During our Zoom chat, Edgar-Jones and Mescal keep returning to the same word: “safe.” Trust permeated the set, from Abrahamson’s receptiveness to script change suggestions to the actors’ comfort level during the more intimate scenes. “If we don’t feel safe, we’re not going to communicate effectively,” Mescal says. “It’s not natural to be in a room naked with a camera in front of you. The key is to [make it] about the characters and the action.”
Edgar-Jones recalls the early terror of approaching the sex scenes. “When you’re a young actor, you want to please. You’re doing your best, and you don’t want to upset anyone. It’s a very vulnerable place to put yourself in. But we always felt there was a reason behind everything and that we were safe.” Both actors credit intimacy coordinator Ita O’Brien with helping them ease into their characters and convey the reality of their situations. “I wouldn’t sign on to a production if I had to do sex scenes without an intimacy coordinator,” Mescal says. “It would be like asking me to do a stunt without a stunt coordinator.” Adds Edgar-Jones, “[Now] I will never stand for anything [less] than that.”
O’Brien recalls a scene in episode 5 which called for complete nudity from both actors. In it, Connell is resting his head on Marianne’s belly, a post-coital moment, revealing “that natural, dropped-open nakedness which I think is beautiful” O’Brien says. “Then again, in that same episode, [Connell] comes back from a shower, not hiding. Lenny’s intention was natural normalness—how the human form is beautiful, both in its masculine and feminine form, and to not focus on it, but to not shy away from it. You feel the rawness of these two beautiful people.”
Okay, but it wasn’t always so serious. “The intimate scenes always ended up being quite funny because then you’d go to lunch with all your pals and be like, ‘So that happened,’” Edgar-Jones says with a giggle. A quick skim of the leads’ Instagram feeds from the May-October 2019 shooting period reveals a joyful summer camp vibe on set. The day I visited set, a Christmas sweater sent the cast into such paroxysms of laughter, Mescal had to take it off in order to finish filming the scene. Production culminated in a two-week shoot in Italy, which involved smuggling Prosecco meant for the dinner party in episode 8. “They ended up being short of bottles for the actual scene,” Edgar-Jones recalls. But she doesn’t feel too bad: “We all had a wee plastic cup and were listening to music as we drove through this incredible landscape to Rome.”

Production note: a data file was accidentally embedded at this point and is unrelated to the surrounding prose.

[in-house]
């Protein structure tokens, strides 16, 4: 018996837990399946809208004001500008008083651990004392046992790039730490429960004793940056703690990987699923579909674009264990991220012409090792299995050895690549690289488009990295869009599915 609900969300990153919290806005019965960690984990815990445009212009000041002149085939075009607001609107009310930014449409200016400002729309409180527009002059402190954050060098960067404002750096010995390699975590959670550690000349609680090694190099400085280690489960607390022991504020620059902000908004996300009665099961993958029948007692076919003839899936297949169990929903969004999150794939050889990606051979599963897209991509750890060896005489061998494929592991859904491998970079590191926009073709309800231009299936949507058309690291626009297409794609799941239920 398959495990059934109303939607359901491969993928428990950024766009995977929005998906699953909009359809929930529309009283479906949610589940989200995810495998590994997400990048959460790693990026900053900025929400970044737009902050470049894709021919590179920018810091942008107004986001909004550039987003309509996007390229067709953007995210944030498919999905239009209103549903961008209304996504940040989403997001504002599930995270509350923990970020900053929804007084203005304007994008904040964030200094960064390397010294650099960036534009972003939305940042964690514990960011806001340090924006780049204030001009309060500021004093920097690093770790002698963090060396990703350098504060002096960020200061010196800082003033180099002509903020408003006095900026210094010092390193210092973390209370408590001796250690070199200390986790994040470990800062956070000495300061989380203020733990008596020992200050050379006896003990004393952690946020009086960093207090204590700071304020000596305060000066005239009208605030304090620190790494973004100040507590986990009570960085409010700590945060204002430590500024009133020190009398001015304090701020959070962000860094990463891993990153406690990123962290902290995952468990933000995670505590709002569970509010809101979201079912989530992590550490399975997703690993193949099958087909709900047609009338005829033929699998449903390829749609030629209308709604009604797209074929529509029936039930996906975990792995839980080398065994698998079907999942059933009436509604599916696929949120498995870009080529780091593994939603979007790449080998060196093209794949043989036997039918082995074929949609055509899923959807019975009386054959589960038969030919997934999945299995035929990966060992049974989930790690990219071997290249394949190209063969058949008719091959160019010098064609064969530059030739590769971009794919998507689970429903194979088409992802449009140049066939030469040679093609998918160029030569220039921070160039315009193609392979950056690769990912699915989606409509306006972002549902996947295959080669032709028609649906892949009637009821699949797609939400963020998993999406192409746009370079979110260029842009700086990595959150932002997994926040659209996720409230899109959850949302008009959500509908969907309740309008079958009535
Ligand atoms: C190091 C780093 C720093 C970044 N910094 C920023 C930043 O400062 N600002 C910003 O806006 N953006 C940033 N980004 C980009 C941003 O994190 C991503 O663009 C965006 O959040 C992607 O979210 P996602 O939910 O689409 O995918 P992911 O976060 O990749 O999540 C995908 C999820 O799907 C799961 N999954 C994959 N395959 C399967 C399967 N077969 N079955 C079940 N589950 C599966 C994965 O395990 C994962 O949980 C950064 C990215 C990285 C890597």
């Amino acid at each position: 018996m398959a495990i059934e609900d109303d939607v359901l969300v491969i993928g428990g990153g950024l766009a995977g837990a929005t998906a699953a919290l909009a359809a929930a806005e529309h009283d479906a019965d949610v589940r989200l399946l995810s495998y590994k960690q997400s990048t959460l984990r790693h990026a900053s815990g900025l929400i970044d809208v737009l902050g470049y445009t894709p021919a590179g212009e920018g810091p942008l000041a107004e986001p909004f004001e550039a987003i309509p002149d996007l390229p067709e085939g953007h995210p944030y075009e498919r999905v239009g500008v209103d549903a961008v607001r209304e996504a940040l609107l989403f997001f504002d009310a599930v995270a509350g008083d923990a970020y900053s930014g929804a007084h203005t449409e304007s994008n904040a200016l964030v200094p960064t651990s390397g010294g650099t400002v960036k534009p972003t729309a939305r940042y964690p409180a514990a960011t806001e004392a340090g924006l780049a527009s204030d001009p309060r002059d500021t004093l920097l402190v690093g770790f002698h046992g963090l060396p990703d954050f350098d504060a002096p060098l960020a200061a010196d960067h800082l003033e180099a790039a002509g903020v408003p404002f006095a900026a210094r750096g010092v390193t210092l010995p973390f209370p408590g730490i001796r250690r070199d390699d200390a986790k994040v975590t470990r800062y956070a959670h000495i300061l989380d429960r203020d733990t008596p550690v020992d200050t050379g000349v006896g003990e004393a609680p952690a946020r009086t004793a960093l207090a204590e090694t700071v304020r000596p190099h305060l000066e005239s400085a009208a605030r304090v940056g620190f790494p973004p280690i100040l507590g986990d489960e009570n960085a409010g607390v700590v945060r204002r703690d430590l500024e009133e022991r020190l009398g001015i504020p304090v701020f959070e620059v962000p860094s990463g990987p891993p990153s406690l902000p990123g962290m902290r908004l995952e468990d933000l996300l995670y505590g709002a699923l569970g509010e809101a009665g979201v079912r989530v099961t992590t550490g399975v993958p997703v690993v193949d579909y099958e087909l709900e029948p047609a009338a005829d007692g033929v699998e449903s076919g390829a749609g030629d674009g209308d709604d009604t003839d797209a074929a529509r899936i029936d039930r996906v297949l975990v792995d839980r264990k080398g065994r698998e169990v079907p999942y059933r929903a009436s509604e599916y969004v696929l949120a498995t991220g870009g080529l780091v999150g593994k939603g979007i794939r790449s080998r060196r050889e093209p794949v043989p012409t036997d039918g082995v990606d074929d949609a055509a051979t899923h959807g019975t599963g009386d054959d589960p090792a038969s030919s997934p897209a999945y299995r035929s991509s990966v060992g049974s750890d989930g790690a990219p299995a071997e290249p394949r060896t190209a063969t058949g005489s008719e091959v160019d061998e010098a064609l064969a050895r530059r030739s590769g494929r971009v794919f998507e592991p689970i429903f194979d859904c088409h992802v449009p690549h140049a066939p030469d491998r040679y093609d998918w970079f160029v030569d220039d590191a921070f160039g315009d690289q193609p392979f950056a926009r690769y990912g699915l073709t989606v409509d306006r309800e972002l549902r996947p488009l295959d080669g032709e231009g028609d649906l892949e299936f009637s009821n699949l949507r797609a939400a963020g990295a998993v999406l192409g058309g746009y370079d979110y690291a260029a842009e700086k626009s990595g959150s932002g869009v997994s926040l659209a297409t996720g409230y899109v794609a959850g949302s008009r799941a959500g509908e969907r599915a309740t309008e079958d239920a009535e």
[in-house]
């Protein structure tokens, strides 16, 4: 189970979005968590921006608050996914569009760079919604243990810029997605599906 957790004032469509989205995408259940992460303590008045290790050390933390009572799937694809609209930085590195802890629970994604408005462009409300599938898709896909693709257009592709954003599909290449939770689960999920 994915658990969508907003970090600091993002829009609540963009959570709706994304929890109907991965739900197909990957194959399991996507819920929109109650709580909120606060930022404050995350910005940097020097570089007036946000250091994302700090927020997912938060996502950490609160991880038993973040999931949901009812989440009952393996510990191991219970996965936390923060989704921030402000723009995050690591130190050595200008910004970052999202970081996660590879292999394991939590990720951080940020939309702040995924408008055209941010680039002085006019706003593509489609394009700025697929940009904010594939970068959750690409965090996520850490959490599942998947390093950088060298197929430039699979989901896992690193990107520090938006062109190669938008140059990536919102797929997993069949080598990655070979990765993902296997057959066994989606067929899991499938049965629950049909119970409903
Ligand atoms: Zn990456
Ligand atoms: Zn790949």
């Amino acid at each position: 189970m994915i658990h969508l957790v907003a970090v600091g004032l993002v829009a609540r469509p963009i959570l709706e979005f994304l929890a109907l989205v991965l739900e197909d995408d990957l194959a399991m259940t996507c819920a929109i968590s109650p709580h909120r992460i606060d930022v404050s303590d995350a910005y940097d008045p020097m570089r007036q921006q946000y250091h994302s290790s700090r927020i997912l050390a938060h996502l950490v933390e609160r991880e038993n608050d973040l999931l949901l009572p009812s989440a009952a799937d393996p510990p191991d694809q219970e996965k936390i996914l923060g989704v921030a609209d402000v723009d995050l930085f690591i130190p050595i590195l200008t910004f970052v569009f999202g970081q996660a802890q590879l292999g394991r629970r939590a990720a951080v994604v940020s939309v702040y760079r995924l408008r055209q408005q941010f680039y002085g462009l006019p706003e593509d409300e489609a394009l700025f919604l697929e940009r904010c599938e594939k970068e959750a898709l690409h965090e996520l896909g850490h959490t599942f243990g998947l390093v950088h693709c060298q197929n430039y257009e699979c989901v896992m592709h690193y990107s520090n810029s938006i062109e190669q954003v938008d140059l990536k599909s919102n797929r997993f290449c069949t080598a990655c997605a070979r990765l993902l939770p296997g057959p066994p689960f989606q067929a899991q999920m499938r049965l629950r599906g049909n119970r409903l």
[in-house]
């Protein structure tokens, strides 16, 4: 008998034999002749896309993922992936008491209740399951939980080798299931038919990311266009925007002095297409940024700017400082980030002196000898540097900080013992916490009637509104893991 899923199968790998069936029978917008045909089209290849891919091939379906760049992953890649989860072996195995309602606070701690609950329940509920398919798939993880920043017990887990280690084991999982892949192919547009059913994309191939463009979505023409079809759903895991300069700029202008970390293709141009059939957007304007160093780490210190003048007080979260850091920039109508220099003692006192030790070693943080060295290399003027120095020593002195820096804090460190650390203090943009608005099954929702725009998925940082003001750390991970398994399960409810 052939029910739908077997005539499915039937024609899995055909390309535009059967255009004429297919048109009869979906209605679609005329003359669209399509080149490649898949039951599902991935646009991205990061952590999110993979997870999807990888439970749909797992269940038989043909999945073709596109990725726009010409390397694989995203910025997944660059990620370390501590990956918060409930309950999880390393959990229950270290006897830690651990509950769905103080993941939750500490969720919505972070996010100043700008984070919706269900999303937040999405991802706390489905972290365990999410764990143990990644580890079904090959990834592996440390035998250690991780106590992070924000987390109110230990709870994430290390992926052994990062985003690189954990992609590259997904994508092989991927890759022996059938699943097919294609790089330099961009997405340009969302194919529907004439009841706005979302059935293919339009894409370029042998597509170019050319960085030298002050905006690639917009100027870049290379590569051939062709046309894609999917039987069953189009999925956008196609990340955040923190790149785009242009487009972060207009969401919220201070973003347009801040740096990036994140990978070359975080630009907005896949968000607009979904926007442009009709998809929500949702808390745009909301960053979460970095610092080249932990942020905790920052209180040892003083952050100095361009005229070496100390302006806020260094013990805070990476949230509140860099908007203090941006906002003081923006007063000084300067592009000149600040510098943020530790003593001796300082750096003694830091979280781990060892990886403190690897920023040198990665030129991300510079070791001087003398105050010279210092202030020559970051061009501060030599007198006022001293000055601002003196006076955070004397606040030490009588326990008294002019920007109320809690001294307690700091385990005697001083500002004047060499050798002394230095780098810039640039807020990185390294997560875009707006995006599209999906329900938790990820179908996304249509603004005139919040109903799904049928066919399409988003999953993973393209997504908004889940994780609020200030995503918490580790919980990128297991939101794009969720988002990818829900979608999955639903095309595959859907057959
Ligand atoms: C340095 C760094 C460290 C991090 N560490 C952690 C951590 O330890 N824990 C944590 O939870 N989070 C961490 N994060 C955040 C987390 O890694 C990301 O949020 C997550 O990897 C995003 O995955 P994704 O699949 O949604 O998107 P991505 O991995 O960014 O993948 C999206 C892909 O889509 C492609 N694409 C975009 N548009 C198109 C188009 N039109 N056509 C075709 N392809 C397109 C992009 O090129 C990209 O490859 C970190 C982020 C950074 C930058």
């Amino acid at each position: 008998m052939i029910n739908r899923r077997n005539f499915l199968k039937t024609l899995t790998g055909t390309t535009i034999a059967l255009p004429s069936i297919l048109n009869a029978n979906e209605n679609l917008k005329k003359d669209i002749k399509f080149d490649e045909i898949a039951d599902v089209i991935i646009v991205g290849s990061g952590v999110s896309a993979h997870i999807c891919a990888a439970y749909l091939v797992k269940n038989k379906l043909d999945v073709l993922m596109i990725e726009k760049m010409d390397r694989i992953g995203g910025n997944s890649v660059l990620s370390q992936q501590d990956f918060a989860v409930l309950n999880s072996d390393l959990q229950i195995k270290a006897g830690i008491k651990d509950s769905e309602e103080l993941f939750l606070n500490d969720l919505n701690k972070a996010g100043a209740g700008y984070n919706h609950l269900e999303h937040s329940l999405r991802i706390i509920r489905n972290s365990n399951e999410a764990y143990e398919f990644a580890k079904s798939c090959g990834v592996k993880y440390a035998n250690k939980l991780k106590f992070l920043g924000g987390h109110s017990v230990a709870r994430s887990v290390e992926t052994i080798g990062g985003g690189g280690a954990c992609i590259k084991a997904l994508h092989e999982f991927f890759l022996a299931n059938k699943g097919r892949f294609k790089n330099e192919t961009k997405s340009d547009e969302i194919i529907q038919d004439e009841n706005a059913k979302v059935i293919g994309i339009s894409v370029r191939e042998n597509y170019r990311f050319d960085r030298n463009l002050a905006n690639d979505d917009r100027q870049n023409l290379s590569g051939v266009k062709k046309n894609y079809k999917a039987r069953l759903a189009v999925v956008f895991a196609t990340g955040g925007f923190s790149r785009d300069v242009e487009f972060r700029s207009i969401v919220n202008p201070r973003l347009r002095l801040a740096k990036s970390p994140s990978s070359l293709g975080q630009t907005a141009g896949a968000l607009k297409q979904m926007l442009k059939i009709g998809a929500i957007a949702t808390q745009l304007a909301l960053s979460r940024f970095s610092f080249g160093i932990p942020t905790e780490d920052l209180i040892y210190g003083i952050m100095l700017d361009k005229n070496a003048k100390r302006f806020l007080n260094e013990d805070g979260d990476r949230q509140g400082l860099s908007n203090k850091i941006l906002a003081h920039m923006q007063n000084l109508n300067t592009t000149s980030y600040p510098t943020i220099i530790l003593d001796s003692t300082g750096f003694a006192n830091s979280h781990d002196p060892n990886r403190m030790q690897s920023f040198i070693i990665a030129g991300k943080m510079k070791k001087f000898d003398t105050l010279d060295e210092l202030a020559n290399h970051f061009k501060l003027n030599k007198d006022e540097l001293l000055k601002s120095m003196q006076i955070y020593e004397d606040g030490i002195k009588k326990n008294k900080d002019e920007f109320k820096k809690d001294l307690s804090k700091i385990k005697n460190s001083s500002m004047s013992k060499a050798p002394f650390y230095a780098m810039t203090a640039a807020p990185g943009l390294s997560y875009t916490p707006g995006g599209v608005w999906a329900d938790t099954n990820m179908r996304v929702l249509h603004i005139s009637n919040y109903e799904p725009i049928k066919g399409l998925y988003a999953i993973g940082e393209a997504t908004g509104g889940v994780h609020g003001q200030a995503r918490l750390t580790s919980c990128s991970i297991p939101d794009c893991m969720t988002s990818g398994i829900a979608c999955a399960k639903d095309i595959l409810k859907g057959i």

The tears came later in the week, on the last day of production. While filming a tender sequence biking through the Italian countryside, Mescal kept saying, “I’m kinda looking forward to this being over. I’m not going to cry. I’m just exhausted.” Now he’s laughing so hard he can barely get the words out. “The coverage was on Daisy, and I’m in the car with Hettie and [assistant director] Gail. They called ‘Cut!’ and I ran to Daisy, bawling immediately.” Edgar Jones thought he was laughing at the time—“Paul had been making fun of me the whole day because I have bow legs and I cycle with my legs like this [she alternates raising her hands up and down] while my head stays very straight”—but that wasn’t the case. “I was a mess,” Mescal admits. “Full-on bawling.”
They watched the first two episodes together, their hands covering their eyes, in the second-to-last week of production. “That was a very scary hour,” Edgar Jones recalls. “It’s impossible for me and Daisy to decide [if] it’s good or bad—we’re too close to the project,” Mescal adds. “But I was really happy that I recognized the show that we shot. I recognized the discussions we were having prior to shooting in the scene. It gives me a massive sense of relief.”
Mescal and Edgar-Jones maintain that Normal People’s success is all to do with Rooney’s story and nothing to do with their performances or electric chemistry. “Connell is just a way more interesting person than I am,” Mescal insists. “I wish I could be as enigmatic.” Again, social media says otherwise—Mescal’s already been branded the “Internet’s new boyfriend,” and his Instagram followers jumped from 5,000 to 210k in less than a week. There’s even an account devoted to the simple silver chain Connell never takes off on the show. Back in Dublin, I asked if he was ready to become an “international heartthrob,” but Mescal refused to consider the possibility. “I’m ready for a rest,” he joked. “I just hope it’s well received.”
That’s one goal accomplished. In an oversaturated landscape, the post-“our show is a 73-hour movie,” era, Normal People marks a return to what makes TV such an immersive, necessary medium. The reality of contemporary life—the buzzing phones and social media pings and 24/7 pressure to be ”on”—rarely allows us to sit back and absorb the quieter moments of intimacy. Normal People lets Marianne and Connell’s relationship steep, and viewers surface after a weepy six hours as if from a cathartic dream. Perhaps all it takes is being a bit ballsy.